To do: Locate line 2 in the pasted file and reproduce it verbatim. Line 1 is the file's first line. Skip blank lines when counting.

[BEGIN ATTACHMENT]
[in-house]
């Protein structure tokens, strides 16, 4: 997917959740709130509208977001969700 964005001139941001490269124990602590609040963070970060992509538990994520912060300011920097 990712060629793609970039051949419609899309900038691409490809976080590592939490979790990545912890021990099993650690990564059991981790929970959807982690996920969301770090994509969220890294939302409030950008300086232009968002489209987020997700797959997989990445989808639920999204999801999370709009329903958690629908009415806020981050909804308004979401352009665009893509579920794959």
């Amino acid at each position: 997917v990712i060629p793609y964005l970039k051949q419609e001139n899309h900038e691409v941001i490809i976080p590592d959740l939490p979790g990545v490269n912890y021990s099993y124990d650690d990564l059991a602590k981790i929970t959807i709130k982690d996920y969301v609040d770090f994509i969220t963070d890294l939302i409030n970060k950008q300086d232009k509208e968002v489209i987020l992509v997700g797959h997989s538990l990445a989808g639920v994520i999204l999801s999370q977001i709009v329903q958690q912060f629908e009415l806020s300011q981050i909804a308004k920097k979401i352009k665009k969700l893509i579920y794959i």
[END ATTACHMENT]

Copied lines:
């Protein structure tokens, strides 16, 4: 997917959740709130509208977001969700 964005001139941001490269124990602590609040963070970060992509538990994520912060300011920097 990712060629793609970039051949419609899309900038691409490809976080590592939490979790990545912890021990099993650690990564059991981790929970959807982690996920969301770090994509969220890294939302409030950008300086232009968002489209987020997700797959997989990445989808639920999204999801999370709009329903958690629908009415806020981050909804308004979401352009665009893509579920794959």